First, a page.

When I started my company in 1981, Crest Audio was already a strong presence in the world of power amplifiers. A brand used by many sound companies for both touring and local markets, Crest Audio now offers the CC series.
The CC Series features four models; for this evaluation, Crest sent us the top-ofthe- line CC 5500.
The CC 5500 is a heavy little beastie, weighing in at 47 lbs., yet is only two rack spaces tall. Crest rates the output at the following: 1,150W RMS per channel at 8 Ohms, both channels driven; 1,800W RMS per channel at 4 Ohms, BCD; 2,750W RMS per channel at 2 Ohms, BCD; and 5,500W RMS mono bridged at 4 Ohms.
The CC 5500 has an excellent layout: The front panel includes large air-intake screens; rotary input sensitivity controls; LEDs to indicate clip, "signal present," and overheat mode; and an on/off switch. The unit's rear panel houses input connections via combo XLR/TRS jacks, output selector (mono, stereo, or bridged), and output connections on either standard banana jacks or NL4s.
The internal workings of these new CC Series amps are impressive, and Crest made them pretty much idiot-proof. First, there's a clip-limiting circuit designed to keep the amp from damaging speakers by things like sustained feedback or overdriven inputs, the latter of which can create damaging square waves. The CC Series has a feature that auto-senses impedance and lowers the output levels accordingly when impedance hits below 2 Ohms in demanding applications, and most often when delivering lower frequencies (for example, more often in subwoofer over midrange driver applications when the impedance/frequency combo is too much for the amp); this keeps the power supply from shutting down at inopportune times.
CC Series outputs also feature an output shorting protection circuit, placing the power amp in a protection mode when opposing polarities touch the banana jacks or NL4s when the amp is live. Another feature that will warm your heart: the output disconnects while powering ON and OFF, eliminating the associated "thump." When the amp has been shut off with signal still being applied, such as during a power outage, the amp has an "auto ramp" mode that momentarily disconnects or protects the outputs, then reconnects and slowly returns signal, eventually attaining the previously set volume.
Oh, how I love to torture power amplifiers, and living in the Arizona desert while writing amplifier reviews supplies a nice torture chamber. Upon lifting the CC 5500 from its shipping box, we wired it to some unpowered A-Line Acoustics line-array boxes and a small Yamaha mixer, using an iPod to provide the input source. We left it running in the shop for three days continuously, at approximately 10 percent power — a gentle torture to start. (The real torture comes when we have the amp screaming at full soundcheck or show load, out in the sun, at 110 degrees F.)
I don't know what the shop ambient temperature was (no air conditioning), but the outside temp was 118 F. The amp was a little warm, but cruised right along with clean sound.
Our next test was to take it to a few gigs and employ it in several modes. Our first gig with the CC 5500 was a full roof, audio, lighting, and stage gig with country music icon Marty Stuart. We were using our A-Line Acoustics powered line-array cabinets for the main system and our unpowered boxes for front fills. We wired channel A to the double 10-inch woofers and channel B to the HF driver. This amp puts out tons of power, so we were forced to dial back the input attenuation, especially on the HF driver. Once proper balance between HF and LF were obtained, the system ran perfectly, providing very clear fill for the folks down in front. I listened to the fills numerous times throughout the show, and I have never heard vocals and guitars more clearly in such a setting.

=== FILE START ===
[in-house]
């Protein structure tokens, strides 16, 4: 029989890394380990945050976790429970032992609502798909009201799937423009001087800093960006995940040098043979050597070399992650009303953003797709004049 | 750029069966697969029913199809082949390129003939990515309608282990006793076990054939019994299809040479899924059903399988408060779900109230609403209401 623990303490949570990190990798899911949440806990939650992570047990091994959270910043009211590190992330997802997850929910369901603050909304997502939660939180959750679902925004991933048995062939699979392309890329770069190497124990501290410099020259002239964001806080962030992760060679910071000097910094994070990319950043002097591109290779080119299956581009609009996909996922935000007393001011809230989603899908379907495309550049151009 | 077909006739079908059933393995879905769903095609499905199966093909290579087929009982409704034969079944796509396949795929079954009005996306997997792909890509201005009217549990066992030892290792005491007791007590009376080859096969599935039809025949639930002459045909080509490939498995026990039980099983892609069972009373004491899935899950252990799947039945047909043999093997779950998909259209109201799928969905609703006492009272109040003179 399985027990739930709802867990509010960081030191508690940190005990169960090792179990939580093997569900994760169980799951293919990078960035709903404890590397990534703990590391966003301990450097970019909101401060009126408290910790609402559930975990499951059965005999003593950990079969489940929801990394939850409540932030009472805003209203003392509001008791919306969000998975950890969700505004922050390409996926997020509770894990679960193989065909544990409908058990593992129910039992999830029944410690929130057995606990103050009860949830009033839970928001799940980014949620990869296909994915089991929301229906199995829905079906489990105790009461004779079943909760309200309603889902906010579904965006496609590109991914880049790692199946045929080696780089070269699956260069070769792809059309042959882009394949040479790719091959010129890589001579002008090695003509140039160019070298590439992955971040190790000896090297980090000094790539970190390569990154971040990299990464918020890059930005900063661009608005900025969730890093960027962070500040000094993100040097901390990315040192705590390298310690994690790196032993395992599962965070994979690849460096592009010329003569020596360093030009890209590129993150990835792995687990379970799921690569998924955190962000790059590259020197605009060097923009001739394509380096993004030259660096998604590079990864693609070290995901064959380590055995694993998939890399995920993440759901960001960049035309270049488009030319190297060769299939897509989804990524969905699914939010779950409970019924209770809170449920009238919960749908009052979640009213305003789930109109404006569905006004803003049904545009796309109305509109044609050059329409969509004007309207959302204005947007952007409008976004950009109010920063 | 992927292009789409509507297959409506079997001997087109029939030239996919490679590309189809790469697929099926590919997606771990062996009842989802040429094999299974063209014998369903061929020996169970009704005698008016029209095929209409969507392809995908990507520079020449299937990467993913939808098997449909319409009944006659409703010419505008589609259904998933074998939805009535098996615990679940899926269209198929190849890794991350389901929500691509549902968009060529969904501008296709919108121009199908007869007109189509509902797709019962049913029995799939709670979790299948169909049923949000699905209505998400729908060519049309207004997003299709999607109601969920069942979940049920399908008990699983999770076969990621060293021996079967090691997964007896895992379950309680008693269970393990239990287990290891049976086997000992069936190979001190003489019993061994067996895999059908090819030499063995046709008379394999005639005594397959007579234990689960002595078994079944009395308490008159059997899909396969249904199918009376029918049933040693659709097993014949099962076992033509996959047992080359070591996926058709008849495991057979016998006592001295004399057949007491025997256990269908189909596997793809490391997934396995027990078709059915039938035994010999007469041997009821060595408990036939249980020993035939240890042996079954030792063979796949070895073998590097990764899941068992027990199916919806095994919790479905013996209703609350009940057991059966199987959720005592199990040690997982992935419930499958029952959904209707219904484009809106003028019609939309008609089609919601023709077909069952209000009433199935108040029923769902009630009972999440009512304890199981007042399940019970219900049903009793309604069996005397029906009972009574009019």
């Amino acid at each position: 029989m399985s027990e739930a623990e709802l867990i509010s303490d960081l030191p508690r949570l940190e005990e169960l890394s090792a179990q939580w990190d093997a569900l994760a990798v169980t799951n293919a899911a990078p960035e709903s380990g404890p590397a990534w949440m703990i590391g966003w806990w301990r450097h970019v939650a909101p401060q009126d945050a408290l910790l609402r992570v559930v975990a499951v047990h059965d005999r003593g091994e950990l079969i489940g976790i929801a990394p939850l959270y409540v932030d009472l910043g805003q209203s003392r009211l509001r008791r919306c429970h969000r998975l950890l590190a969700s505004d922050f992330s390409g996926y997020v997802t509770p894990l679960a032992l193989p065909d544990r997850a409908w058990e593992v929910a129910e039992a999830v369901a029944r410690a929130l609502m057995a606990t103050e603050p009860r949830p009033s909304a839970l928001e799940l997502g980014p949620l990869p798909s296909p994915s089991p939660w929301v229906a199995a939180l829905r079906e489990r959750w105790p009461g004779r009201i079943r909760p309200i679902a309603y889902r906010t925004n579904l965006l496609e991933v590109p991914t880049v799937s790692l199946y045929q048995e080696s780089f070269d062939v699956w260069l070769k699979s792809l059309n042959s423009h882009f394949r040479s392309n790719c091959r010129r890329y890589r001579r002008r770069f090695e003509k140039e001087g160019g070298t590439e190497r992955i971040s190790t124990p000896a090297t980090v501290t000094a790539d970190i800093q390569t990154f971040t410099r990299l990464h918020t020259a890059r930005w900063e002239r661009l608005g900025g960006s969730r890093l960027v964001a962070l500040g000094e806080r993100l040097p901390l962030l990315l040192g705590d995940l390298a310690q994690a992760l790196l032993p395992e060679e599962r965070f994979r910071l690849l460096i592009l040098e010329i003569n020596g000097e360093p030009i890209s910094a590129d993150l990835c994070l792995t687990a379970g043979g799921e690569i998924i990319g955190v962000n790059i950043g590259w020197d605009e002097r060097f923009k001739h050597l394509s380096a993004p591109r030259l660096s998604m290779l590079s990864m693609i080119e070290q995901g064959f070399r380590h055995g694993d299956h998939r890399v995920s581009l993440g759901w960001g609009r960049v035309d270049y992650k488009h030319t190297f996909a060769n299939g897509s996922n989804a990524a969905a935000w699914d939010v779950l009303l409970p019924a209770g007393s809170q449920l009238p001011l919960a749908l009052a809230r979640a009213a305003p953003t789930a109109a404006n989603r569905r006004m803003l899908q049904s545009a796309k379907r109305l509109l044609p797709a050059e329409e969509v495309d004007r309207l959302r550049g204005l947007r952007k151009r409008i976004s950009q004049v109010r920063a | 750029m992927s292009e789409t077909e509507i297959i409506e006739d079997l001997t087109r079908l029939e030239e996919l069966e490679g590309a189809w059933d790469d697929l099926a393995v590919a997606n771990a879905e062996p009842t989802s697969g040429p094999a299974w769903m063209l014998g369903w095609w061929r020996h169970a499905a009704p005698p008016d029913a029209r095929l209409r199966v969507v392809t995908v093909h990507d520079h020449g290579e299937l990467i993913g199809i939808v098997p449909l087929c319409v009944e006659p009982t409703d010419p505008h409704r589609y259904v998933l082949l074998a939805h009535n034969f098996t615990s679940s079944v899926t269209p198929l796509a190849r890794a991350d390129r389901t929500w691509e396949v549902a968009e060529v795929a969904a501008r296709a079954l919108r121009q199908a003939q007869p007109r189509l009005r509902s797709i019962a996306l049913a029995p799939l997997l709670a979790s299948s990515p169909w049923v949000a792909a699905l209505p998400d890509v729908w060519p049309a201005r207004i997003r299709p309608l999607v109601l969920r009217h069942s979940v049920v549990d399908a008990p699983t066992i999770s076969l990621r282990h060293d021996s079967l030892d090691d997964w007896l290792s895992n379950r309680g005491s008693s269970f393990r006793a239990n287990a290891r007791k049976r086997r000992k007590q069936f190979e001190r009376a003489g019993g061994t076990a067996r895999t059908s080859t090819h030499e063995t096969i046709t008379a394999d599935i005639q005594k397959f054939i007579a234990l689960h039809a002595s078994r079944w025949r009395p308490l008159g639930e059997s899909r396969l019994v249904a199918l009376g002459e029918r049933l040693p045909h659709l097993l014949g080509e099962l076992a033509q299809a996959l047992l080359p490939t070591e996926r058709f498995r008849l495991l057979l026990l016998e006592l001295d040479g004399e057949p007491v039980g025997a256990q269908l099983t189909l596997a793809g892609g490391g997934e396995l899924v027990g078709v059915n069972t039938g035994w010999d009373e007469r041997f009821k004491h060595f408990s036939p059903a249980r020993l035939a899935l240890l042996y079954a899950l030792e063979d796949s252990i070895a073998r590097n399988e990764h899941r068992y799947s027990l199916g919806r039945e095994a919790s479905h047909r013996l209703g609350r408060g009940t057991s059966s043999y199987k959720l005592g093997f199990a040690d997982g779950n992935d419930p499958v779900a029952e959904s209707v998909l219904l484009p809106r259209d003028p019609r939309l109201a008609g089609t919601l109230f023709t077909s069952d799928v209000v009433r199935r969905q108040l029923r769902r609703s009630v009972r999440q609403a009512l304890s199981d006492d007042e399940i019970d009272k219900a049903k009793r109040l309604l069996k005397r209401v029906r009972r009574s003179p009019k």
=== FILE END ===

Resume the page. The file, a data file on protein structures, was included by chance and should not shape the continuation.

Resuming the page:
One week later on the 4th of July, we did the same level of production for country act Emerson Drive in front of about 10,000 people. Again, we employed the CC 5500 with the A-Line line-array boxes, except this time, the amp ran the outfills — a line of eight boxes. We wired the HF and LF similarly to the last gig, this time running the CC 5500 down to 2 Ohms, letting it power all eight boxes in parallel (all 16 Ohm components and networks in each box). The sound quality was amazing, with full range replication sound as sweet as our A-Line ICE module powered boxes. The CC 5500 offered excellent attack on drums, very smooth response on vocals, and was crisp and succinct on the guitars, especially acoustic guitars.
On several other casino-type shows, we used the CC 5500 for subwoofer power. This is where this power amp excels; it processed the large real-estate waves in the 35 Hz to 40 Hz range with amazing authority. We tried to get the amp to bottom out, powering two double 18-inch A-Line subs in one of our casino lounge gigs, but the CC 5500 just would not clip. Incidentally, this is where we tried the protection circuits by turning the amp on and off repeatedly while signal was pounding through it, and the CC 5500 did everything Crest Audio designed it to do.
If you are the purveyor of quality audio for concerts, clubs, tours, or installations, this new line of Crest power amps is the ticket. If the other three CC Series models run as efficient and solid as the CC 5500, you cannot lose. On occasion, I have been known to open a piece of electronicgear to see what makes it do its thing. I did this time, too; this power amp is incredibly well constructed; in my opinion, it will survive the miles of trucking and loading docks that power amps face every day in this business. I give this Crest power amp an "A" and my enthusiastic recommendation. The CC 5500 upholds the Crest Audio name that has stood for topshelf quality for three decades.
Will James, owner and chief engineer of Atlantis Audio and Lighting, is a longstanding PAR contributor. www.atlantisaudio.com.